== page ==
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Human-animal hybrid exhibition explores an enduring fascination

New York artist Kate Clark poses for media photos at RMIT Gallery with her work ‘Gallant’, during the My Monster exhibition installation at RMIT Gallery.

 

The fantasy of merging animals and humans into one hybrid creature is explored in My Monster: The Human Animal Hybrid at RMIT Gallery from 29 June – 18 August.

The exhibition examines the artistic representation of the human animal hybrid from mythology to movies; taxidermy to biotechnology; painting and photography to multi-sensory immersive sound installations.

The exhibition coincides with the 200-year anniversary of Mary Shelley’s Frankenstein, which gave rise to the portrayal of the mad scientist and outcast hybrid made from human and animal parts.

The desire to merge human and animal into one creature has fascinated artists for 40,000 years, with the hybrid constantly updated and reinvented from century-to-century – from Greek classical myths and European folktales through to fairy tales, stories of werewolves and vampires and popular culture.

Curator Dr Evelyn Tsitas, who based the exhibition on her widely published PhD, said the exhibition playfully and provocatively examined the role the human animal hybrid has played in the human imagination.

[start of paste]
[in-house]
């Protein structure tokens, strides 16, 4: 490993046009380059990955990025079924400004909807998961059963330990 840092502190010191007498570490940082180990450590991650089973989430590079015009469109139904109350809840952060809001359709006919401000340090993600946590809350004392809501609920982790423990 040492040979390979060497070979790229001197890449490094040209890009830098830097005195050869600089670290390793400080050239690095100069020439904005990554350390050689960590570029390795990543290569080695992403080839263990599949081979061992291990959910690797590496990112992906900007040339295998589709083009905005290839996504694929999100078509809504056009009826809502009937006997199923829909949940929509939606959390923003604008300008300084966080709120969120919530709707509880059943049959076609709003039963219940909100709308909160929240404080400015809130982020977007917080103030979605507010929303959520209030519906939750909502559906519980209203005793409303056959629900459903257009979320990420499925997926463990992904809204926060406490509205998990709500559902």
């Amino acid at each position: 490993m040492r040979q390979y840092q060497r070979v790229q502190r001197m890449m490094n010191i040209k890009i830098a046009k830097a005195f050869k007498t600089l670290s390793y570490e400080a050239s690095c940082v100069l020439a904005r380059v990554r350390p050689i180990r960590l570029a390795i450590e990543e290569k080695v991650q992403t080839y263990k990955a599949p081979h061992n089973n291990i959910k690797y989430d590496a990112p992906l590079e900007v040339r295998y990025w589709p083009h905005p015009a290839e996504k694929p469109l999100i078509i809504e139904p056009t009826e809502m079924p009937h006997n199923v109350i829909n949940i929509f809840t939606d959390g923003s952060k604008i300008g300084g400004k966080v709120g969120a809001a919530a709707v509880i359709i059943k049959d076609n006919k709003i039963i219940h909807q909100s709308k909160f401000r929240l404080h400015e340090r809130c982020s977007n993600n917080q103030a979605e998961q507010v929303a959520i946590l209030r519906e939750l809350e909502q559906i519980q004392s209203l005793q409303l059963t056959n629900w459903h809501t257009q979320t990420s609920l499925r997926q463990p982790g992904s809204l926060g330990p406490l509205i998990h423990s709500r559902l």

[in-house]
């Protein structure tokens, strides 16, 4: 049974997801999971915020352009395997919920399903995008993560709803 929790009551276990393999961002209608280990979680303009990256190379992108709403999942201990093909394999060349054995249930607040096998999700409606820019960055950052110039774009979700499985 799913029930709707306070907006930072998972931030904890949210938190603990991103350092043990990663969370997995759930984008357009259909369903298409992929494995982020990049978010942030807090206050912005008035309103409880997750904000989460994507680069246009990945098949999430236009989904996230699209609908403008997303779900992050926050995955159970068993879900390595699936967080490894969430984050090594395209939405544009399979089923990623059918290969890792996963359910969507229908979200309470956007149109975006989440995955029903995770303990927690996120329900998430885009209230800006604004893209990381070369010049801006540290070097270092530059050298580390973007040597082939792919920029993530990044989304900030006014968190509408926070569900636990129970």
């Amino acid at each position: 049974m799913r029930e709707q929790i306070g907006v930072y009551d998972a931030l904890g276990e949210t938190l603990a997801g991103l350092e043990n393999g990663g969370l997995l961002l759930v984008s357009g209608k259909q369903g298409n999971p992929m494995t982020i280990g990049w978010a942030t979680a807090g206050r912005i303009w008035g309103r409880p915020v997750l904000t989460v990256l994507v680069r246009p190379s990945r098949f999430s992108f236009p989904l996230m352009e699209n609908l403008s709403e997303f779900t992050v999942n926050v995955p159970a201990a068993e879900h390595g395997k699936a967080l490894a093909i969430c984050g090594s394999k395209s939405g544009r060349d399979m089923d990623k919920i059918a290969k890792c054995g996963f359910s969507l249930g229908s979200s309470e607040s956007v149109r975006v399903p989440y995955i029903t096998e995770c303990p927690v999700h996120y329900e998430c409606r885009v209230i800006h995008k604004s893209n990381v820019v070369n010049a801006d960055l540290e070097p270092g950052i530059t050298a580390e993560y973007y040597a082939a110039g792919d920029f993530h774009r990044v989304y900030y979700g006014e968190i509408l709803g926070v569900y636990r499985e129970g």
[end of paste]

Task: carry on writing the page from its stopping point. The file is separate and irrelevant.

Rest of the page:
“What visual artists can do so powerfully is simultaneously take the viewer into the conflicted and internal world of the hybrid, while at the same time giving a face and identity to the hybrid within the physical but imaginary world,” Tsitas said.

“A single artwork can literally replace thousands of words of written text or pages of academic references.”

The 35 Australian and international artists represented in the exhibition use the hybrid as a varied and powerful metaphor, exploring our complex relationship with maternity and domesticity; segregation and alienation; fractured relationships with the natural environment and other animals, as well as struggles with our public and private personas.

The exhibition public program will feature New York sculptor Kate Clark, who is in Melbourne until 29 June and will be presenting with Melbourne jeweller Julia deVille at RMIT Gallery on Friday 29 June from 12.30–1.30pm about the use of taxidermy in contemporary art

My Monster includes:

“The trouble with hybrids is that they disturb our moral compass, reminding us that we are animals, and animals are like us,” Tsitas said.

“This is the power of the hybrid creature. When we look into its human eyes, we see ourselves looking back from the animal body we deny we inhabit.”

 My Monster: The Human Animal Hybrid runs from 29 June to 18 August at the RMIT Gallery – 344 Swanston St, Melbourne.

Parts of the exhibition contain adult themes, which some visitors may find confronting. Visit rmitgallery.com for more details.

Story by Evelyn Tsitas

Main image: Ronnie van Hout ‘Sculpt d. Dog’, 2001. Print on archival museum rag paper.

 

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